Yemen: No ceasefire deal with Houthis

Foreign minister says US secretary of state's ceasefire plan no agreement but just "a declaration which means nothing".

    Yemen's foreign minister has reaffirmed his government's decision to reject a ceasefire offer by John Kerry, the US secretary of state, a day after heavy fighting between government troops and opposition forces in various parts of Yemen left 51 dead.

    The Arab coalition and Houthi fighters agreed to a temporary cessation of hostilities starting on November 17.

    Shortly after the announcement, Abdel-Malek al-Mekhlafi, the foreign minister, said his government was not interested in the latest ceasefire plan involving the Houthis.

    He repeated the government's stance on Thursday, saying there was no agreement but just "a declaration which means nothing".

    Yemen's ongoing war keeps children out of school

    "We have rejected the agreement because there is no agreement in principle," Mekhlafi told Al Jazeera.

    "We have only a declaration that means nothing. It's an agreement between Kerry and the Houthis.

    "We have our own reasons to refuse it because it doesn't commit to the international agreement and gives a lot of power to the Houthis, more than what the Yemeni people accept. Houthis are a minority in the country."

    On Wednesday, forces loyal to President Abd-Rabbu Mansour Hadi engaged in combat with the Iran-allied Houthis and their allies in the Arabian Peninsula nation's northwest, near the border with Saudi Arabia.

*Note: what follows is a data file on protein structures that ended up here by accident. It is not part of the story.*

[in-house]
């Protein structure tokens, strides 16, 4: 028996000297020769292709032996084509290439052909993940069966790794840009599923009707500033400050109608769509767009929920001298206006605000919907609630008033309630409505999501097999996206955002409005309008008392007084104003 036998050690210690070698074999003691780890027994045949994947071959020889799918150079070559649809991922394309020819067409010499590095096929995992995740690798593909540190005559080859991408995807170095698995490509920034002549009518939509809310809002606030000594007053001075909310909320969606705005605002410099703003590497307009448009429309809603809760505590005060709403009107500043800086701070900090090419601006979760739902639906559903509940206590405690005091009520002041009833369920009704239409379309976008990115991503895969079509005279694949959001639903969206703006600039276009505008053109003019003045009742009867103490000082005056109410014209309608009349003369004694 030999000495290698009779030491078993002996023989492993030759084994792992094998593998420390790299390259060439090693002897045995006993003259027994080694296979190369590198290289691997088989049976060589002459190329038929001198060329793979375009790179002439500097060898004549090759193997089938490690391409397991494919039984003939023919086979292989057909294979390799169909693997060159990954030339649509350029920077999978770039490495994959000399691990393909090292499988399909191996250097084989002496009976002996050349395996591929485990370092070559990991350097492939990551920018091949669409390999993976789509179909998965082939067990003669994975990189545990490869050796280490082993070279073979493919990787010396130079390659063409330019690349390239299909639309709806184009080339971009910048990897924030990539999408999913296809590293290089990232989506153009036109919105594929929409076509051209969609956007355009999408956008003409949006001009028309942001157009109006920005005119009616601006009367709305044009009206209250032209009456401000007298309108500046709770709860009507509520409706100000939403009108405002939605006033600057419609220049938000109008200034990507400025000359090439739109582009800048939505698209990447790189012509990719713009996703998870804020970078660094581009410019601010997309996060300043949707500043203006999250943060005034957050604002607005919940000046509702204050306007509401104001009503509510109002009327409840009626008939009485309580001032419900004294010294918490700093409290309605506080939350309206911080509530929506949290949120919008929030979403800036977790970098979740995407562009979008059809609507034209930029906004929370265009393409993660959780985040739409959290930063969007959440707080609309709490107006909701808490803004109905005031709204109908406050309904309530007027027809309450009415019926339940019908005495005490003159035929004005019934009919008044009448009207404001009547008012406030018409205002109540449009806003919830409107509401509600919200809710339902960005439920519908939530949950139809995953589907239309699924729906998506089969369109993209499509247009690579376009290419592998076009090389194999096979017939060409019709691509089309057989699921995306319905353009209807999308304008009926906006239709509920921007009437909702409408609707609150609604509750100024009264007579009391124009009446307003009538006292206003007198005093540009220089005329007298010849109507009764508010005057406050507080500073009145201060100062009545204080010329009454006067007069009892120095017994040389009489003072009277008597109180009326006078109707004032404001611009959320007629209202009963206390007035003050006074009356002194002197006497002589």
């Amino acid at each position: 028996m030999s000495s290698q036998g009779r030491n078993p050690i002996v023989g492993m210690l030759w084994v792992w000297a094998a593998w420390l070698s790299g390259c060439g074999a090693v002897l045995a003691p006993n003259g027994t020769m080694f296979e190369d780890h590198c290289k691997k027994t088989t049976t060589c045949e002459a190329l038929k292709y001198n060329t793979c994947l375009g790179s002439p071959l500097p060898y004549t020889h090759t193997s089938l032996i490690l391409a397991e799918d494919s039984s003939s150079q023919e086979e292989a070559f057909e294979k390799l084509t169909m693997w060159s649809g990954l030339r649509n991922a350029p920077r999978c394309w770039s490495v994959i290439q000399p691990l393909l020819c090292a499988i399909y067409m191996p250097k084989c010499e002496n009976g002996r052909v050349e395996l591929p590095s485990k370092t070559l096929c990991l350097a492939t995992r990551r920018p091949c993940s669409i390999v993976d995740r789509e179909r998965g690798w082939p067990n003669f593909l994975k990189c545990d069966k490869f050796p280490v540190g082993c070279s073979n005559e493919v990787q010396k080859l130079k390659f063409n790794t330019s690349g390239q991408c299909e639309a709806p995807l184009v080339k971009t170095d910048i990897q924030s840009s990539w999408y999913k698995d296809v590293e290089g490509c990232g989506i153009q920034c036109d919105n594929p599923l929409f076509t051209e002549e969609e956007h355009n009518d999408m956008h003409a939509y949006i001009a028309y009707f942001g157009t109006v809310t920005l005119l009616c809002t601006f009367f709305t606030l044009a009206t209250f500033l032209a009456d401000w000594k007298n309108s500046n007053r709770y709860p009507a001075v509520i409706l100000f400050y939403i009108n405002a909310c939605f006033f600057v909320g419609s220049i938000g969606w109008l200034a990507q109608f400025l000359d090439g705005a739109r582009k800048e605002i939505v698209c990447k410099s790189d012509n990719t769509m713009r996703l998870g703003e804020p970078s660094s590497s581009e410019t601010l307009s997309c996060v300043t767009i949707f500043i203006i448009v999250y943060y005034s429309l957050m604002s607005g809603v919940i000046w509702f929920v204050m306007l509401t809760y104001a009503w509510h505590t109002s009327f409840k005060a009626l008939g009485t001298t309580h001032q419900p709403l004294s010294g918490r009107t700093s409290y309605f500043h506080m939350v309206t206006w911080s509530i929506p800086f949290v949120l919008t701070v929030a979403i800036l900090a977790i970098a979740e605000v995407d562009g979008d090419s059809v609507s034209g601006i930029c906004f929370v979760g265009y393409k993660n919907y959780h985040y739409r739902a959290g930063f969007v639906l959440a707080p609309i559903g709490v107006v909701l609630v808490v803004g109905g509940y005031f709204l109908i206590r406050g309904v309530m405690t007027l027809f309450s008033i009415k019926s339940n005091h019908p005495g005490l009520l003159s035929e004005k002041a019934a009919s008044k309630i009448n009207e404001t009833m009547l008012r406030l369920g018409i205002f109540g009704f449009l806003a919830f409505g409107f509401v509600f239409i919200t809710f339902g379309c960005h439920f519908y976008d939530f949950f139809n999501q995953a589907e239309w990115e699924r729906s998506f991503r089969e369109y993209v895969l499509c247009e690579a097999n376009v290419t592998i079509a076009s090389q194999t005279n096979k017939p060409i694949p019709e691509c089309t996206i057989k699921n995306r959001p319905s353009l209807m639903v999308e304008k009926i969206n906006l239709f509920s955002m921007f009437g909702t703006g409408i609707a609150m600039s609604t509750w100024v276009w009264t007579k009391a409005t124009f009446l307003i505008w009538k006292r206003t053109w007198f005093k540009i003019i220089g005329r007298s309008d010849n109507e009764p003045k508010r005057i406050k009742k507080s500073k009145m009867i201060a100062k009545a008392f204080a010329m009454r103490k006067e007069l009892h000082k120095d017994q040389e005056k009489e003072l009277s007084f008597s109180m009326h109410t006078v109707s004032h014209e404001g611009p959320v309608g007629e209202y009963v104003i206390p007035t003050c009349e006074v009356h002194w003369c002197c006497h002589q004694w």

The fighting came as loyalists launched an attack on three fronts to recapture the coastal town of Midi and nearby Haradh, the officials quoted by the AFP news agency said.

    Fifteen loyalists and 23 fighters were killed in the clashes, they said.

    "Our military operations will continue until we push them out," said army Colonel Abdul Ghani al-Shubaili, whose forces had air support from an Arab coalition assembled by Saudi Arabia that is backing Hadi.

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    Elsewhere, nine fighters and four soldiers were killed in fighting on the outskirts of the flashpoint city of Taiz, in southwest Yemen, military officials said.

    Pro-Hadi forces have advanced towards the city's presidential residence and police headquarters, both under opposition control, witnesses said, reporting heavy fighting and loud explosions that shook the city.

    Fighting in Taiz and its surroundings on Tuesday killed 39 people, including five civilians, 20 soldiers and 14 fighters, military officials also said.

    Humanitarian crisis

    The UN says more than 7,000 people have been killed and nearly 37,000 wounded in Yemen since the Arab coalition launched a military campaign in March 2015 in support of the internationally recognised Hadi government against the Houthis.

    Millions are in need of food aid, and another 21 million people urgently need health services, according to the UN.

    Six attempts to clinch a ceasefire in Yemen have failed so far, including a three-day October truce that fell apart as soon as it went into force.

    Against this backdrop of continued conflict, Human Rights Watch says the Houthis and other authorities in Sanaa have "arbitrarily detained, tortured and forcibly disappeared" opponents.

    The New York-based rights watchdog cited on Thursday two recent deaths in custody and 11 cases of torture, calling on authorities to take action.

    It also said that a local rights organisation, Mwatana, was working on over 2,500 cases of detained and disappeared people. 

     

    SOURCE: Al Jazeera News And Agencies


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